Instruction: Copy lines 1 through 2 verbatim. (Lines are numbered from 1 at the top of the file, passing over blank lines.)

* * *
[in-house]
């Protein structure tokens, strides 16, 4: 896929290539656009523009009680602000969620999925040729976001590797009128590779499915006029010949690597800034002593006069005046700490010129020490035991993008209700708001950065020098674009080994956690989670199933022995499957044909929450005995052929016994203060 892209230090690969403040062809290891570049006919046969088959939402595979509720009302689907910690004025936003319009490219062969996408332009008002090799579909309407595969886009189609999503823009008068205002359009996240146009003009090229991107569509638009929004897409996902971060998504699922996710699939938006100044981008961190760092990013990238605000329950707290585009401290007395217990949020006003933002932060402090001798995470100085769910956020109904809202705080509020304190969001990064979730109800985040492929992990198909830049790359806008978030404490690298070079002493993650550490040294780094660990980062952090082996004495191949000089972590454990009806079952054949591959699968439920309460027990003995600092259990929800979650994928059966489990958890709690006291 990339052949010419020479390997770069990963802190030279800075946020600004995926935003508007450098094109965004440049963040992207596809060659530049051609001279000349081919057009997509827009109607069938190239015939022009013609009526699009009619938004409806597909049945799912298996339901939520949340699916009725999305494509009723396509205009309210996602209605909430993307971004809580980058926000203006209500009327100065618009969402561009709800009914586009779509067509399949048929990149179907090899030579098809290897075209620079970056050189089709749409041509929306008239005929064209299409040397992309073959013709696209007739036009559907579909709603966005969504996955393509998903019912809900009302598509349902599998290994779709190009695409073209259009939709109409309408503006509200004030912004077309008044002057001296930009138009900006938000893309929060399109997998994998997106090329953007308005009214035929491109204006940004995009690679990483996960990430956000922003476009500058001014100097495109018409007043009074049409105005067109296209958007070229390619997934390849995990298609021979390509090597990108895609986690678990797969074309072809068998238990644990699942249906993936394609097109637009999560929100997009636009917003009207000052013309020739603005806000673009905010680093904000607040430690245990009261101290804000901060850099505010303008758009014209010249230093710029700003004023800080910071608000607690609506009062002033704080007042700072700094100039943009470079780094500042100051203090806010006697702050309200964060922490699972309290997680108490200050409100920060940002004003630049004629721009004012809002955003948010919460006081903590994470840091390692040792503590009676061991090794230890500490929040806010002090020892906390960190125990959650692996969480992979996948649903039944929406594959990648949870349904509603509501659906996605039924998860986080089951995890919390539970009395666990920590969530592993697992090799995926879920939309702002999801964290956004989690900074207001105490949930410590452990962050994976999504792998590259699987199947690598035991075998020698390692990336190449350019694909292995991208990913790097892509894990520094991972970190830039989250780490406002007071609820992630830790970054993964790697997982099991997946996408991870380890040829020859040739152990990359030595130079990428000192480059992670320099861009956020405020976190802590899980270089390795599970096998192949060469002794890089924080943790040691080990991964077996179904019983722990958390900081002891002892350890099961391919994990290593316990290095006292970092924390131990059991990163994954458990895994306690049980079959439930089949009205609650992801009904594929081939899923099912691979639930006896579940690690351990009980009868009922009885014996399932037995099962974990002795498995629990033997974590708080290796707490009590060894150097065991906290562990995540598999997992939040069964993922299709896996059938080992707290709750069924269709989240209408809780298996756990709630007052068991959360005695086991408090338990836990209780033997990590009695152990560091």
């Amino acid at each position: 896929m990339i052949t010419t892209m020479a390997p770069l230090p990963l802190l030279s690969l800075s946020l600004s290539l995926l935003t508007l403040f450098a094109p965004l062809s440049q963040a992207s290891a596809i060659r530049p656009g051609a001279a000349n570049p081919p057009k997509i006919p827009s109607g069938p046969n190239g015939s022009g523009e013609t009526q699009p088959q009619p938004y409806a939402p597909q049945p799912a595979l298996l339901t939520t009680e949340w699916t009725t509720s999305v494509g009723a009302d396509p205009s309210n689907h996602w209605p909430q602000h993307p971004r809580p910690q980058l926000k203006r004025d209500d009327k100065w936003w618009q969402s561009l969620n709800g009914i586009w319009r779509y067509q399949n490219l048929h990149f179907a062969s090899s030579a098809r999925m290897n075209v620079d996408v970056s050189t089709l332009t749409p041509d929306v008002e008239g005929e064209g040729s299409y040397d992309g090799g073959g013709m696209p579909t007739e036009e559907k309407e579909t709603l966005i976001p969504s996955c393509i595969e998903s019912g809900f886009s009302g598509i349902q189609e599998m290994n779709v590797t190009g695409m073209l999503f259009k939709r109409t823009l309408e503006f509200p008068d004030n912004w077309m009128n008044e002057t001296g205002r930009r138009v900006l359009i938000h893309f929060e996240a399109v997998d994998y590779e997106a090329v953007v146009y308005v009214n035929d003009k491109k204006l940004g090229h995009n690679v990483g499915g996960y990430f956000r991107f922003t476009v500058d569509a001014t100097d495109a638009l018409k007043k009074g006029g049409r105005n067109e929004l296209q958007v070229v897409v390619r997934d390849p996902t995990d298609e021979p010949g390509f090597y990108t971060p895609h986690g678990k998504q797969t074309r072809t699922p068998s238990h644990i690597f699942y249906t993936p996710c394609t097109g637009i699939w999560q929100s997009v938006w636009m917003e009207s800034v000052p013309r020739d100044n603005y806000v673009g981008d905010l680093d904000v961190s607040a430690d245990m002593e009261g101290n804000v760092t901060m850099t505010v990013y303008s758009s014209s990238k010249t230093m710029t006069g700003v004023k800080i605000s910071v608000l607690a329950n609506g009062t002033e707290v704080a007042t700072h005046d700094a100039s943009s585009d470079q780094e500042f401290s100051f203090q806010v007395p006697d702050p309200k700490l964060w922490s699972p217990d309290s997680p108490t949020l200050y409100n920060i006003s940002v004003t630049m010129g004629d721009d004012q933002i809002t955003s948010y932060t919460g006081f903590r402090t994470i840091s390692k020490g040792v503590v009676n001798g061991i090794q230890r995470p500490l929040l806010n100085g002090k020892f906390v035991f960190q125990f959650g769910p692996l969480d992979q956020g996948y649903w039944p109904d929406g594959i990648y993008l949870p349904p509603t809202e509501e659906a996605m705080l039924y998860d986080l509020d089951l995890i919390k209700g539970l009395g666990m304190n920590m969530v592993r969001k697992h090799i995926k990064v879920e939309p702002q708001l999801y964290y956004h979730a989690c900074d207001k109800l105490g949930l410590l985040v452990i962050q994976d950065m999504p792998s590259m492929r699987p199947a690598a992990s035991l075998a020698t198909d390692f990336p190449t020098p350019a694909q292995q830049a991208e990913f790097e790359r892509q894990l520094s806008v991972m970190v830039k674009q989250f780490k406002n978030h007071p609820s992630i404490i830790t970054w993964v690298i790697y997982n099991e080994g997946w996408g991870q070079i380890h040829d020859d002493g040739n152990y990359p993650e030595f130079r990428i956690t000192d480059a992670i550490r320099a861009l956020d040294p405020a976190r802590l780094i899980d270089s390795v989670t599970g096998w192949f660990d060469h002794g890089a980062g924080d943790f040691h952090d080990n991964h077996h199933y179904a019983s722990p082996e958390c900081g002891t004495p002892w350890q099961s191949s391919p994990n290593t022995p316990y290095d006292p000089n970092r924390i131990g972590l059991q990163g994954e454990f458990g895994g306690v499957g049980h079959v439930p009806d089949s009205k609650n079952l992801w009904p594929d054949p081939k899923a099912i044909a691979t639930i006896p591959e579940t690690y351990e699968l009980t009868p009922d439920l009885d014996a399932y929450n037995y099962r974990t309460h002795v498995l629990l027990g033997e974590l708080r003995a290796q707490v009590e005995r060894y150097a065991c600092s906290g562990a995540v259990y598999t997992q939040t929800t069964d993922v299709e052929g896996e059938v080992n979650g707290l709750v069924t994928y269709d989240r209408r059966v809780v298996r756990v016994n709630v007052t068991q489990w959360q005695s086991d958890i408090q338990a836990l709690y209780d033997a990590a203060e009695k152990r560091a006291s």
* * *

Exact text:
[in-house]
């Protein structure tokens, strides 16, 4: 896929290539656009523009009680602000969620999925040729976001590797009128590779499915006029010949690597800034002593006069005046700490010129020490035991993008209700708001950065020098674009080994956690989670199933022995499957044909929450005995052929016994203060 892209230090690969403040062809290891570049006919046969088959939402595979509720009302689907910690004025936003319009490219062969996408332009008002090799579909309407595969886009189609999503823009008068205002359009996240146009003009090229991107569509638009929004897409996902971060998504699922996710699939938006100044981008961190760092990013990238605000329950707290585009401290007395217990949020006003933002932060402090001798995470100085769910956020109904809202705080509020304190969001990064979730109800985040492929992990198909830049790359806008978030404490690298070079002493993650550490040294780094660990980062952090082996004495191949000089972590454990009806079952054949591959699968439920309460027990003995600092259990929800979650994928059966489990958890709690006291 990339052949010419020479390997770069990963802190030279800075946020600004995926935003508007450098094109965004440049963040992207596809060659530049051609001279000349081919057009997509827009109607069938190239015939022009013609009526699009009619938004409806597909049945799912298996339901939520949340699916009725999305494509009723396509205009309210996602209605909430993307971004809580980058926000203006209500009327100065618009969402561009709800009914586009779509067509399949048929990149179907090899030579098809290897075209620079970056050189089709749409041509929306008239005929064209299409040397992309073959013709696209007739036009559907579909709603966005969504996955393509998903019912809900009302598509349902599998290994779709190009695409073209259009939709109409309408503006509200004030912004077309008044002057001296930009138009900006938000893309929060399109997998994998997106090329953007308005009214035929491109204006940004995009690679990483996960990430956000922003476009500058001014100097495109018409007043009074049409105005067109296209958007070229390619997934390849995990298609021979390509090597990108895609986690678990797969074309072809068998238990644990699942249906993936394609097109637009999560929100997009636009917003009207000052013309020739603005806000673009905010680093904000607040430690245990009261101290804000901060850099505010303008758009014209010249230093710029700003004023800080910071608000607690609506009062002033704080007042700072700094100039943009470079780094500042100051203090806010006697702050309200964060922490699972309290997680108490200050409100920060940002004003630049004629721009004012809002955003948010919460006081903590994470840091390692040792503590009676061991090794230890500490929040806010002090020892906390960190125990959650692996969480992979996948649903039944929406594959990648949870349904509603509501659906996605039924998860986080089951995890919390539970009395666990920590969530592993697992090799995926879920939309702002999801964290956004989690900074207001105490949930410590452990962050994976999504792998590259699987199947690598035991075998020698390692990336190449350019694909292995991208990913790097892509894990520094991972970190830039989250780490406002007071609820992630830790970054993964790697997982099991997946996408991870380890040829020859040739152990990359030595130079990428000192480059992670320099861009956020405020976190802590899980270089390795599970096998192949060469002794890089924080943790040691080990991964077996179904019983722990958390900081002891002892350890099961391919994990290593316990290095006292970092924390131990059991990163994954458990895994306690049980079959439930089949009205609650992801009904594929081939899923099912691979639930006896579940690690351990009980009868009922009885014996399932037995099962974990002795498995629990033997974590708080290796707490009590060894150097065991906290562990995540598999997992939040069964993922299709896996059938080992707290709750069924269709989240209408809780298996756990709630007052068991959360005695086991408090338990836990209780033997990590009695152990560091």